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Letter 5579

Darwin, C. R. to Wallace, A. R.

6 July [1867]

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    Acknowledgment of article on mimicry [Westminster Rev. 88 (1867): 1–43].

Transcription

Down. | Bromley. | Kent. S.E.

July 6

My dear Wallace

I am very much obliged for your article on mimicry, the whole of which I have read with the greatest interest. You certainly have the art of putting your ideas with remarkable force & clearness; now that I am slaving over proof sheets it makes me almost envious.

I have been particularly glad to read about the bird's nests, & I must procure the Intellectual Observer; but the point which I think struck me most was about it being of no use to the Heliconias to acquire in a slight degree a disagreeable taste.

What a curious case is that about the coral snakes. The summary & indeed the whole is excellent & I have enjoyed it much.

With many thanks | yours very sincerely. | Ch. Darwin

    Footnotes Add

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    f1 5579.f1
    The year is established by the references to Wallace's articles on mimicry and birds' nests (see nn. 2 and 4, below).
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    f2 5579.f2
    CD refers to Wallace's article `Mimicry, and other protective resemblances among animals' ([A. R. Wallace] 1867a), published in the Westminster Review in July. There is an annotated offprint, inscribed by the author, in DAR 133: 13.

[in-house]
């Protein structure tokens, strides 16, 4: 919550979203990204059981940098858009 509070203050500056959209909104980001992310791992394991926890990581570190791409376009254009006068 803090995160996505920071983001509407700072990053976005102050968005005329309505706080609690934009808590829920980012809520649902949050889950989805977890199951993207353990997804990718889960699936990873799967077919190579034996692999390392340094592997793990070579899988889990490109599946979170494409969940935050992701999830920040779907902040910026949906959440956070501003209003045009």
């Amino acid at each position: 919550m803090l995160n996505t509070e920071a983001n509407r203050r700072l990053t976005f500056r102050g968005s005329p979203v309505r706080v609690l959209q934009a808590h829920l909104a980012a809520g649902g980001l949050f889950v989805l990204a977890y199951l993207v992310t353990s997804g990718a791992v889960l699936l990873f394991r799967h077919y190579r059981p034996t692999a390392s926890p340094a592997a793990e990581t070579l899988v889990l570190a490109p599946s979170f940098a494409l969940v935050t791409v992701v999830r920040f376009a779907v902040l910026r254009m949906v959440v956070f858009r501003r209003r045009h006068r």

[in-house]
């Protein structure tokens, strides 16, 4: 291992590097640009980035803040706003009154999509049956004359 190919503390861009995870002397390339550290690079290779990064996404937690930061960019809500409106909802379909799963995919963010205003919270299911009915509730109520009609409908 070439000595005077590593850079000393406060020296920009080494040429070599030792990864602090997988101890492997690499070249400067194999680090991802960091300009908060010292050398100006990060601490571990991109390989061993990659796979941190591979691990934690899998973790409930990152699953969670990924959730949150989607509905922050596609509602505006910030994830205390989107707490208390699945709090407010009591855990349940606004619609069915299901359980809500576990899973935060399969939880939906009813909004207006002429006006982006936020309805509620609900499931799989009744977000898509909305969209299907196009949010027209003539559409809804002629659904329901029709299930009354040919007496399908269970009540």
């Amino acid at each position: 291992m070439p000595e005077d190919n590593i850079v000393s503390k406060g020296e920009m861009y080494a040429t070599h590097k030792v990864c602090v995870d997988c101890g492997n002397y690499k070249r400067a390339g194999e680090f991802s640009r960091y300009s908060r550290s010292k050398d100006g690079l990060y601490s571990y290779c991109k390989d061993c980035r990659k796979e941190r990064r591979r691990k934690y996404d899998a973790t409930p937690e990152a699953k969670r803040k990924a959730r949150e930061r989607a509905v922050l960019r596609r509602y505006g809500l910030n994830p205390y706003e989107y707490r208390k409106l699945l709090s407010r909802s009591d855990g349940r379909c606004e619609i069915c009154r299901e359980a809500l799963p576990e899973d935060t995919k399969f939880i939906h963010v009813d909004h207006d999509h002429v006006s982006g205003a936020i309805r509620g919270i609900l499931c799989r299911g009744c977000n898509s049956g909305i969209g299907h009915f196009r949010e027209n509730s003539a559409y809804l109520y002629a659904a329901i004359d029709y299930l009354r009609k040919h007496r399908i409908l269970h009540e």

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    f3 5579.f3
    CD was working on the proof-sheets of Variation.
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    f4 5579.f4
    Wallace discussed birds' nests in [A. R. Wallace] 1867a, pp. 38--9. See also letter from A. R. Wallace, 1 May 1867. Wallace's article `The philosophy of birds' nests' was published in July in the Intellectual Observer (A. R. Wallace 1867b); there is an annotated copy in DAR 133: 12.
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    f5 5579.f5
    CD probably refers to a passage in [A. R. Wallace] 1867a, p. 20, where Wallace wrote: If any particular butterfly of an eatable group acquired the disagreeable taste of the Heliconias while it retained the characteristic form and colouring of its own group, this would be really of no use to it whatever; for the birds would go on catching it among its eatable allies (among whom, we suppose, it is comparatively rare), and it would probably be wounded and disabled, even if rejected, and would be as effectually killed as if it were devoured. CD double-scored this passage in his copy.
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    f6 5579.f6
    CD refers to a section in [A. R. Wallace] 1867a, pp. 31--2, where Wallace discussed the poisonous snake genus Elaps, including E. corallinus (now Micrurus corallinus, the Brazilian coral snake), and its non-poisonous mimics. CD scored this discussion in his copy, and cited it in Descent 2: 31--2.
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